GREAT FALLS — Montana Fish, Wildlife, Parks is asking for help identifying whoever is responsible for killing trout in the display pond at the Giant Springs Fish Hatchery in Great Falls.
Game Warden Andrew Burton of Montana Fish, Wildlife, and Parks believes that someone scaled the chain link fence surrounding the hatchery and used a knife to spear and slash many of the large trout in the circular display pond sometime after sunset on Sunday, August 22.
Numerous fish in the tank were found with severe cuts and puncture wounds, which resulted in six fish being euthanized the next day, according to a news release from FWP. Other fish were found dead in the park, and hatchery workers hope that other affected fish in the tank will survive and recover from their injuries.
“This is beyond just an act of senseless and stupid vandalism,” said Burton. “People really love seeing and feeding these big fish, and they are one of the most popular attractions in Giant Springs State Park and the hatchery. Since some of them were six years old or even older, it’s going to take a while now to replace them.”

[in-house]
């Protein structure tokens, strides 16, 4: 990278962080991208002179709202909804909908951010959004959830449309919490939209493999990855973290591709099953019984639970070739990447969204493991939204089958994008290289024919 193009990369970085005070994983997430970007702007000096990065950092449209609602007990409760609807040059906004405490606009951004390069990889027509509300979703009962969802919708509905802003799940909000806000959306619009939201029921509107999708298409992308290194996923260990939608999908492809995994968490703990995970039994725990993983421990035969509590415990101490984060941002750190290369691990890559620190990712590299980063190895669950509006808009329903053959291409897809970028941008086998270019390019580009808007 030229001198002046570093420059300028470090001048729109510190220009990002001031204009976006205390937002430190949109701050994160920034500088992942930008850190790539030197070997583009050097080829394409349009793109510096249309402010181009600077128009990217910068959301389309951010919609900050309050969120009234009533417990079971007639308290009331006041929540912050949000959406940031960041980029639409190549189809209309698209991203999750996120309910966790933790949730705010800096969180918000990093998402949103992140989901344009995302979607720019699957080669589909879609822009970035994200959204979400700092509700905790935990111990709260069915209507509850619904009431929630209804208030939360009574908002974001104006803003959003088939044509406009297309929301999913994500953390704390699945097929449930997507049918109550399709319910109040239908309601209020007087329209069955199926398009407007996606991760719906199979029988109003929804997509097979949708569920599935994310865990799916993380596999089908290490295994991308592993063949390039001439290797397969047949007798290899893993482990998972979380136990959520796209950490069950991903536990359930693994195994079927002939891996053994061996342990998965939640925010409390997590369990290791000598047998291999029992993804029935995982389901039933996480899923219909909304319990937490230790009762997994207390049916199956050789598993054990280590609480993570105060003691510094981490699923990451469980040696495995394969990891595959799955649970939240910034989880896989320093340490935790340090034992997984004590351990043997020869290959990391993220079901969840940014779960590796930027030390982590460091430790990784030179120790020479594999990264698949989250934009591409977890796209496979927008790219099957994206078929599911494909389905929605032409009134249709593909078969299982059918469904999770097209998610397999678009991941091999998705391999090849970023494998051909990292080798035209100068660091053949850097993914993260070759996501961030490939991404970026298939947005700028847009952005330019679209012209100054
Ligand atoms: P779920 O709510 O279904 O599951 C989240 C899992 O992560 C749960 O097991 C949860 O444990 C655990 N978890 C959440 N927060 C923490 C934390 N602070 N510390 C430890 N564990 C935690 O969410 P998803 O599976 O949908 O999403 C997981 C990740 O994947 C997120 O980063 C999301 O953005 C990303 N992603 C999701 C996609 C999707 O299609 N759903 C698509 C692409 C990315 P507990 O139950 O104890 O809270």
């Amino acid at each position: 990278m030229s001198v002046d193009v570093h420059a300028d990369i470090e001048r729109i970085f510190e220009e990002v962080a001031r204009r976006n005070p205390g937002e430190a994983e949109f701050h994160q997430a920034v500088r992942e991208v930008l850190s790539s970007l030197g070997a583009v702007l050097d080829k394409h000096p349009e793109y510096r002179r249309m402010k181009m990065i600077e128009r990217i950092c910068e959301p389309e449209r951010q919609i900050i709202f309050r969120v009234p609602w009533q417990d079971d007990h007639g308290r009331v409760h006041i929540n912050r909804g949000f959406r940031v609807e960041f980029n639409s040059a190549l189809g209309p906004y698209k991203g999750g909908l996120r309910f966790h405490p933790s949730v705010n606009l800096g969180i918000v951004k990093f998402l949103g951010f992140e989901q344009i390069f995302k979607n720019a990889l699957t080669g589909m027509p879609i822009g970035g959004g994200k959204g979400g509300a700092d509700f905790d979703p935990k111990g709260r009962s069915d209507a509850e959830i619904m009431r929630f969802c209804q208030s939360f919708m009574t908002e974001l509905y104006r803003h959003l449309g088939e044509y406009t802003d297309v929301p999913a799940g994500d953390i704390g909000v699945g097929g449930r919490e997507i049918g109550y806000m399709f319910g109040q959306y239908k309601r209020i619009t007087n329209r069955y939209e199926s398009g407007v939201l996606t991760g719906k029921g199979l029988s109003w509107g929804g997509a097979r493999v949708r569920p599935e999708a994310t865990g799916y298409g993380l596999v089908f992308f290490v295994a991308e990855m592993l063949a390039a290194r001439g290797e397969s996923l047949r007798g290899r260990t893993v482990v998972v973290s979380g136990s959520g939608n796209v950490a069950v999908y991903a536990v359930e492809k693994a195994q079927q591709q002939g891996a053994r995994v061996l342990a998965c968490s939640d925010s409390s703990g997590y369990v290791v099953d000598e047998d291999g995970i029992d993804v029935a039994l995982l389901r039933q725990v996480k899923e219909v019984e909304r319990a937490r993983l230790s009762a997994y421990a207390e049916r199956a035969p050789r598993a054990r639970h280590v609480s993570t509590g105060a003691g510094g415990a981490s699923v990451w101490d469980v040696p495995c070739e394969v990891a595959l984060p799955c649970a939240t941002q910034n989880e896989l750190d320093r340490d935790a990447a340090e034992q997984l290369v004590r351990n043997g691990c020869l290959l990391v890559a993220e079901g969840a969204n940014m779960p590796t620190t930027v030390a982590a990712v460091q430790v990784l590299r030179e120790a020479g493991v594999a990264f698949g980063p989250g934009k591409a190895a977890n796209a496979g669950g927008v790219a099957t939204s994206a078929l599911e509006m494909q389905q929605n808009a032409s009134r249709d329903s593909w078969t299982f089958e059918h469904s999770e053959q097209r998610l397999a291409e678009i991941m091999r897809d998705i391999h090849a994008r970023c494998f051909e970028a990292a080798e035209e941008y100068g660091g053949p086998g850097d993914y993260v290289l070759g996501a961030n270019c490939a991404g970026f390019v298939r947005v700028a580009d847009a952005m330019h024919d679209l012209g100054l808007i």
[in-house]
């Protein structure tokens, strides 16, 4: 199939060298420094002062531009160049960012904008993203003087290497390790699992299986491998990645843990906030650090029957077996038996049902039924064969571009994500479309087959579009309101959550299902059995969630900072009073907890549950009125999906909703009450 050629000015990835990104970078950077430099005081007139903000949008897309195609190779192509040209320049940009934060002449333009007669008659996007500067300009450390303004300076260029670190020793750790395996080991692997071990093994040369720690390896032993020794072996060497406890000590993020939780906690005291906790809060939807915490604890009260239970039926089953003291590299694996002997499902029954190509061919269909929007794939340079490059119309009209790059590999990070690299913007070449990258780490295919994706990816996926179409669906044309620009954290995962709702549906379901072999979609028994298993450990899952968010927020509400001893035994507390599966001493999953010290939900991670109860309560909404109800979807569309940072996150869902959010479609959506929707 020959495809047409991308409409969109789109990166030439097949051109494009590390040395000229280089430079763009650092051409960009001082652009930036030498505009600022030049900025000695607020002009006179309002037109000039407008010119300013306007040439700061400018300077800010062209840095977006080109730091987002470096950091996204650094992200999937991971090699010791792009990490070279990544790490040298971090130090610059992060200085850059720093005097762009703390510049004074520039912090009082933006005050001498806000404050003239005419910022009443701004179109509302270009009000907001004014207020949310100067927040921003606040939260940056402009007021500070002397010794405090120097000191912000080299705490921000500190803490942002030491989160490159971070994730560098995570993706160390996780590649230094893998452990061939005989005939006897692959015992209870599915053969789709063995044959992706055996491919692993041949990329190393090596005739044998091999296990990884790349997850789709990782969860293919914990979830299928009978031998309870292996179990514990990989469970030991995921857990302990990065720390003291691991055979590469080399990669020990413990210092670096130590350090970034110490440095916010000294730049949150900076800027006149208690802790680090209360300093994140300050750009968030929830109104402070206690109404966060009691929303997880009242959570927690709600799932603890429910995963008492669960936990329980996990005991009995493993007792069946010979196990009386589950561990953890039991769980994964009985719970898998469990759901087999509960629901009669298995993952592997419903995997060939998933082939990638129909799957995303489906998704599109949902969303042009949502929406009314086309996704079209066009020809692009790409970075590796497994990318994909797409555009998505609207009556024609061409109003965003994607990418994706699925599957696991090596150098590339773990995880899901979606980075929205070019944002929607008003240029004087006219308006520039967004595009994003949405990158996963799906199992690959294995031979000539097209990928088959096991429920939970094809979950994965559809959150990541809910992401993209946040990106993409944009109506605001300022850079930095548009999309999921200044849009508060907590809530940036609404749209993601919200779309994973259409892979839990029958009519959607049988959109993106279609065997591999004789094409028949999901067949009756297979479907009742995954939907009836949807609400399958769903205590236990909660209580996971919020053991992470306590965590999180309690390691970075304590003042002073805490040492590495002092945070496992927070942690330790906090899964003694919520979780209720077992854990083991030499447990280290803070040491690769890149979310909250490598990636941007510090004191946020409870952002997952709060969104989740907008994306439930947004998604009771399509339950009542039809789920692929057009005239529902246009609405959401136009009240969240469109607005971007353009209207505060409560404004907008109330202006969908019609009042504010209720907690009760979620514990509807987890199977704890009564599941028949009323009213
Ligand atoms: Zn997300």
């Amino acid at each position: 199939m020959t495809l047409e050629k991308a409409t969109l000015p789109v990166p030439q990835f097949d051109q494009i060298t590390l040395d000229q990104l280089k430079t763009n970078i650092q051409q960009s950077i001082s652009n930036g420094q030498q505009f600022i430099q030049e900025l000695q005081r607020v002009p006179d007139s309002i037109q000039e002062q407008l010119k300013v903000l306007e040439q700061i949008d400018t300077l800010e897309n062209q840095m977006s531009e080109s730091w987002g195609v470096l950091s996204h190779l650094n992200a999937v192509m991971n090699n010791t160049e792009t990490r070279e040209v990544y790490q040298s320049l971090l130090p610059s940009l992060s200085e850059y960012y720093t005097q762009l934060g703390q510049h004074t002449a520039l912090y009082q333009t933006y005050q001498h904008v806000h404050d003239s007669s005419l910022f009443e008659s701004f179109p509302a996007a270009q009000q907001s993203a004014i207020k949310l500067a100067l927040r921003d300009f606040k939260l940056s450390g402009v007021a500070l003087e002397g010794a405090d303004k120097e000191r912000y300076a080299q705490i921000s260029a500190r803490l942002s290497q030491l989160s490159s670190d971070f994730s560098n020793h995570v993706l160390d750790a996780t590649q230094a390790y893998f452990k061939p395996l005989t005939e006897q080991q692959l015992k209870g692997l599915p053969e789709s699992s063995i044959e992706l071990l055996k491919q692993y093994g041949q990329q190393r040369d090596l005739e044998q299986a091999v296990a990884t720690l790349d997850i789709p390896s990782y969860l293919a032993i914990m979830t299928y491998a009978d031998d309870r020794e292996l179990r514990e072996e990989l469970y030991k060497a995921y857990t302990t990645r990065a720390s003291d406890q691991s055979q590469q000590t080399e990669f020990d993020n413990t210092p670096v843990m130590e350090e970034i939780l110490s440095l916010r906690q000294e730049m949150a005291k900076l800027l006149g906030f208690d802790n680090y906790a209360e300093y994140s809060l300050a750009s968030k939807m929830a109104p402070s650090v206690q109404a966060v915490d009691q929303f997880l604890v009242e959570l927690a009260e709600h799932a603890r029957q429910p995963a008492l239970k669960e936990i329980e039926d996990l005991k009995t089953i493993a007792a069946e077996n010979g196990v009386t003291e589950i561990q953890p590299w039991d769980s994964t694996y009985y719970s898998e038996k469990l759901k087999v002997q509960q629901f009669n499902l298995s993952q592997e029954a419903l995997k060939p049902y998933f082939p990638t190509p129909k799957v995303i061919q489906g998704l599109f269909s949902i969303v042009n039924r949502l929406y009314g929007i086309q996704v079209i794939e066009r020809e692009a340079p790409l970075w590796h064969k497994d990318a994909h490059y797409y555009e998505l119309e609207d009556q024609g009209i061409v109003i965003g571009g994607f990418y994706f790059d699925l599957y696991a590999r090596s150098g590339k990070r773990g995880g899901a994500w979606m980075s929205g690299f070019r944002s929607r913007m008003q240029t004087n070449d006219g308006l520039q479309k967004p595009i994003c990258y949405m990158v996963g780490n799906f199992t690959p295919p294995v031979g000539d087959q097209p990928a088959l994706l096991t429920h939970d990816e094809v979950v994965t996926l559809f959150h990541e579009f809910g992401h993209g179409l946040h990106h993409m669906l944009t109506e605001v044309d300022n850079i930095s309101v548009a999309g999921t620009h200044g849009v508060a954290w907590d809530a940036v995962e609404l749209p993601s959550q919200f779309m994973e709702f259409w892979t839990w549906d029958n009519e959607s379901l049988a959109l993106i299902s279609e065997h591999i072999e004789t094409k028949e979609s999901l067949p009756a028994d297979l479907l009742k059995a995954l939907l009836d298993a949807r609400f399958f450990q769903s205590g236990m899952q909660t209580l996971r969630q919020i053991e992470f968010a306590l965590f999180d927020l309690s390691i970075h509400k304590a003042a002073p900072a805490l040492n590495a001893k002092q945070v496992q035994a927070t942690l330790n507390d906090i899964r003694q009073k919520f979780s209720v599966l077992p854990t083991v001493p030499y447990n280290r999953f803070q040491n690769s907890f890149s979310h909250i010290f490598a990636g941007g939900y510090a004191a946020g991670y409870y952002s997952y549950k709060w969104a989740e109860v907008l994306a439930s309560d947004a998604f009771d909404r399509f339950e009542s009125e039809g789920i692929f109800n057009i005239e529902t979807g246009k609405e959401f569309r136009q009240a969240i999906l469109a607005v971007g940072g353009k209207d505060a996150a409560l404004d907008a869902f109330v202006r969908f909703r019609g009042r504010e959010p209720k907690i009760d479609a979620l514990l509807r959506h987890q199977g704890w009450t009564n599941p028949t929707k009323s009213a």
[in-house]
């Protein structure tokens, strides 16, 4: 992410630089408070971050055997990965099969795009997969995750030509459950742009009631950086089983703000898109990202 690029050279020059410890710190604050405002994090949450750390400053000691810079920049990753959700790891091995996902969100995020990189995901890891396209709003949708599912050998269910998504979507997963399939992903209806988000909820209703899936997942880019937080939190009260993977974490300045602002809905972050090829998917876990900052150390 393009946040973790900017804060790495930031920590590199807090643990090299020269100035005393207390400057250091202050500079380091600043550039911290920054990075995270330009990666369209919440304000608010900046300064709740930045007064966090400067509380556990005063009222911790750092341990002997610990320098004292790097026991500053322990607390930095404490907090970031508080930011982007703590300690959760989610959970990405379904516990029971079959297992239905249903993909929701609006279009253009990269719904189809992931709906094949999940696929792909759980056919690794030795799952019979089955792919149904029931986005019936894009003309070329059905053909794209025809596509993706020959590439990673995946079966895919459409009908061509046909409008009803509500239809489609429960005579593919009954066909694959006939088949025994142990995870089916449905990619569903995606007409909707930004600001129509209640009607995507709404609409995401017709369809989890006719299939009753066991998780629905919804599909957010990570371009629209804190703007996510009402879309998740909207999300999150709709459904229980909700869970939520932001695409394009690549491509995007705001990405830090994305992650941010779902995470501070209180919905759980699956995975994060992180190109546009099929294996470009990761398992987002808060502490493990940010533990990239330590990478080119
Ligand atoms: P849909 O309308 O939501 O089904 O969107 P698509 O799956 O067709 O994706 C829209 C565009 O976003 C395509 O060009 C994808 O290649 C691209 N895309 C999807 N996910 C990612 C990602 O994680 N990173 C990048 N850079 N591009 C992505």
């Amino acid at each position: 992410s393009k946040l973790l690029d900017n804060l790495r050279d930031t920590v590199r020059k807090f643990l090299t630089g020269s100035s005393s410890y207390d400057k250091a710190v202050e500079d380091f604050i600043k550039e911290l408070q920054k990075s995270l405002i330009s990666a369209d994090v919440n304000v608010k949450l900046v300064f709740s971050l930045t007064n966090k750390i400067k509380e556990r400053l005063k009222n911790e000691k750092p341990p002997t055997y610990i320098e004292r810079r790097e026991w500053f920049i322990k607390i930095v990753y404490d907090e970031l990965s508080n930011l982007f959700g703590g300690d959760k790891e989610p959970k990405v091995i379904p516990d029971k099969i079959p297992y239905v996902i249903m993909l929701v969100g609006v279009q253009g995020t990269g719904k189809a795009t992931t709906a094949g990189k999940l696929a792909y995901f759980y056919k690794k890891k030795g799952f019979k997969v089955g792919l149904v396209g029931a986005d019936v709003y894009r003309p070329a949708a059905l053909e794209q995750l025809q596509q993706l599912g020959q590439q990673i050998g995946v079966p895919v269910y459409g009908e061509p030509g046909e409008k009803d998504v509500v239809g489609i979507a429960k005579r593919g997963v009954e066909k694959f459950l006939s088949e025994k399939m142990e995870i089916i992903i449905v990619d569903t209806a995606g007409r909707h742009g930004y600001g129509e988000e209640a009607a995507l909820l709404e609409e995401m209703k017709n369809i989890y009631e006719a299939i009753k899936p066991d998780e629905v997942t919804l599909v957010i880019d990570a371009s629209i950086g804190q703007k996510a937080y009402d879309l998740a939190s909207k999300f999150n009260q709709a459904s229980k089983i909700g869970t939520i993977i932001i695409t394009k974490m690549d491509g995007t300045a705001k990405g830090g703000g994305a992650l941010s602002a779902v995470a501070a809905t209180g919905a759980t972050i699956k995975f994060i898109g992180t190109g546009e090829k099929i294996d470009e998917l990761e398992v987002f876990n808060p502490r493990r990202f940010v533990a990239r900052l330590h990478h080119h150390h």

Reaction from visitors at Giant Springs State Park on Thursday to the mutilation of fish in the park's show pond was what you would expect.
"It's real sad back there because the fish that are in here are for everybody,” said fisherman Glen Sharp. "Being a wrangler right here and wanting to fish and enjoy it, too, it's even worse."
"It was really kind of surprising to think that would be a target for anything other than just bringing the family by to learn and enjoy some Montana nature,” said Hannah Crane of Great Falls.
Crane brought her son to the playground at the park and says on the ride there she talked to him about what happened.
"One of the things he asks when he knows we're coming down this way is 'Are we going to see the fish?' I was trying to explain to him there's not going to be as many, they're not going to be as big as we usually see them. They're not going to be as beautiful and swimming around as much. They're hurt now,” said Crane.
FWP Game Warden Dave Holland said, "We're hoping that the public on Monday or Tuesday may have noticed on social media or have encountered a person showing off or bragging about a fish that they may have caught.”
Holland said growing more fish to the size of the ones lost will take years and while losing some of the brood stock is frustrating, the worst part for him is the educational impact.
"This is an opportunity for the general public to come learn about fish, learn how great of a fishery Montana has and to feed them and to get an education. That's what the real tragedy here is,” Holland said.
FWP declined to say whether surveillance cameras were in use at the time of the incident, but did say they are working to increase security at the park. If you have any information about what happened, call 1-800-TIPMONT.